Though not required at UWL, getting vaccinated is one of the best ways to protect yourself and your community. A COVID-19 vaccine can protect you from getting sick and potentially prevent you from spreading the virus to others. It is important to note that a vaccine will not replace the need to continue other actions that stop the spread of COVID-19. This is especially true while we are still in the process of administering the vaccine, and this may take many months.  

Vaccination incentive! Fill out the short survey now

Students who are fully vaccinated can become eligible for UWL prizes and scholarships. Click on the image below for more information. 


Where can I get vaccinated?

 List of vaccine sites in our area is below: 


  • The vaccine is available through Federal Pharmacy Partnership Program with a variety of local Walgreens locations. 
  • Visit their website to learn more: Walgreens' website 
  • Call 1-800-Walgreens with questions. 


  • The vaccine is available through Federal Pharmacy Partnership Program with a variety of local Wal-Mart locations. 
  • Visit their website to learn more: Wal-Mart website. 

Weber Health 

  • Walk-ins accepted on select days and appointments welcomed
  • Learn more at

Gundersen Health System 

  • Vaccine appointments at Gundersen locations are available to patients and non-patients.
  • Walk-ins accepted on select days
  • Learn more and find locations at Gundersen's Covid-19 website 

Mayo Clinic Health System 

If you are looking for a vaccination site outside of La Crosse county or these options don't work for you, you can search for sites by zip code on VaccineFinder.

Vaccination FAQ

This page will be updated frequently as further details become clear.

General vaccine questions

How many vaccine doses will I need? expanding section

It depends which brand of vaccine you receive. If you receive the Johnson & Johnson Janssen vaccine, you will only need 1 dose. If you receive the Pfizer or Moderna vaccine, you will need to come back for a second dose approximately 21-28 days after your first dose. While visiting the clinic for your first shot, you will be asked to make an appointment for your second if an additional dose is required. 

Last modified: 04/08/2021

I'm moving onto campus soon. How do I know my vaccination status is verified? expanding section

Students who will be residing in UWL Residence Halls and submitted their COVID vaccination status before August 27, 2021, received confirmation of their status from Residence Life on August 23 and August 27. Please continue to monitor your UWL email for important Residence Life & move-in information. 

Last modified: 09/03/2021

What's the $100 COVID-19 Vaccine Reward Program? expanding section

Gov. Tony Evers and the Wisconsin Department of Health Services (DHS) announced that eligibility for the $100 COVID-19 Vaccine Reward Program will be extended to Sun., Sept. 19, 2021. The program opened Aug. 20 and is available to anyone ages 12 and up in Wisconsin who gets their first dose of COVID-19 vaccine by Sept. 19. 

For more information on the reward program, visit the DHS $100 reward page or call 844-684-1064. Language assistance is available. To find a COVID-19 vaccine location in your community, visit or call 211 or 877-947-2211.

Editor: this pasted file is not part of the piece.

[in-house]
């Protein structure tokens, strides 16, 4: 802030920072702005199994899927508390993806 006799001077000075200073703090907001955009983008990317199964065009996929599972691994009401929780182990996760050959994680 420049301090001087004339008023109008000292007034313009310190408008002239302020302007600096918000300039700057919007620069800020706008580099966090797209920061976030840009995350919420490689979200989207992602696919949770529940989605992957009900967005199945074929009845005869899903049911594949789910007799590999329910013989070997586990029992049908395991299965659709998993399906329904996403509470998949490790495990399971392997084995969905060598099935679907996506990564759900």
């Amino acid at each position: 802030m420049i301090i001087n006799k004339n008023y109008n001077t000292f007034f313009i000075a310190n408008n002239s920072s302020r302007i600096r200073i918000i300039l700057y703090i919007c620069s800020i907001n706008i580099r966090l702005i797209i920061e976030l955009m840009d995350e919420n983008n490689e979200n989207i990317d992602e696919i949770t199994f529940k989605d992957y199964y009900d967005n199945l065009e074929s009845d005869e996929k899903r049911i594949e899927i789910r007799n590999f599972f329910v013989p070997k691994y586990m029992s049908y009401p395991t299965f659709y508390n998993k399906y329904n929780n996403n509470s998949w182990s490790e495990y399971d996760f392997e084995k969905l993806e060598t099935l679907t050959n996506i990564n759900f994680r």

Last modified: 09/03/2021

I received the vaccine and am experiencing side effects. What side effects are normal, and at what point should I call my doctor? expanding section

It’s common for people who have received the vaccine to experience soreness at the site of the injection. Fatigue, headache, muscle aches, chills, joint pain and fever are also frequently reported side effects. In most cases, these effects will diminish or disappear in 24 to 48 hours. The CDC advises that you should contact your doctor or health care provider if: 1) the redness or tenderness around the injection site increases after 24 hours, 2) the effects are so severe that they become worrisome, or 3) the effects do not diminish after three days. If you get a COVID-19 vaccine and you think you might be having a severe allergic reaction after leaving the vaccination site, seek immediate medical care by calling 911. Learn more about COVID-19 vaccines and rare severe allergic reactions.

Last modified: 04/08/2021

Is it possible to contract COVID-19 between vaccination doses? expanding section

Yes, and this is why it’s important that you continue to wear a mask, practice social distancing and wash your hands. If you are receiving a 2-dose series (Pfizer or Moderna), the first dose provides only partial protection from the virus. Most people do not develop the full protection produced by the vaccine until approximately fourteen days after their second dose (or only dose if receiving Johnson & Johnson Janssen vaccine). Even at this stage, people should continue following health and safety guidelines until the pandemic is over. We do not yet have a full understanding of how well the vaccine prevents transmission. 

Last modified: 04/08/2021

After I get the COVID-19 vaccine, do I still need to quarantine after an exposure? expanding section

If you are fully vaccinated, you may not need to quarantine after being exposed to someone who is positive for COVID-19. Work with your interviewer from the Health Department to determine whether you meet the criteria to be exempt from quarantine. Keep your vaccine card with your vaccination dates in a safe place so you can provide your vaccination dates if needed. 

Last modified: 04/08/2021

Do we know the long-term effects of the vaccine? expanding section

COVID-19 vaccines were tested in large clinical trials to make sure they meet safety standards. Thousands of people were recruited to participate in these trials to see how the vaccines offer protection to people of different ages, races, and ethnicities, as well as those with different medical conditions. The CDC and other health partners continue to monitor for the long-term effects of the COVID-19 vaccine, including how long immunity lasts, and for any possible negative long-term effects. As of 4/2/21, more than 56 million people in the U.S. have now been fully vaccinated against COVID-19 and almost 100 million who have received at least one dose (there are about 250 million adults in the U.S.). Multiple safety monitoring efforts are under way, including additional studies in pregnant individuals, reporting of any adverse effects, and voluntary self-monitoring by vaccinated individuals. You can help by participating in the V-Safe After Vaccination Health Checker after you receive your vaccine. Quick texting surveys help the CDC check in with you to see how you’re doing after vaccination.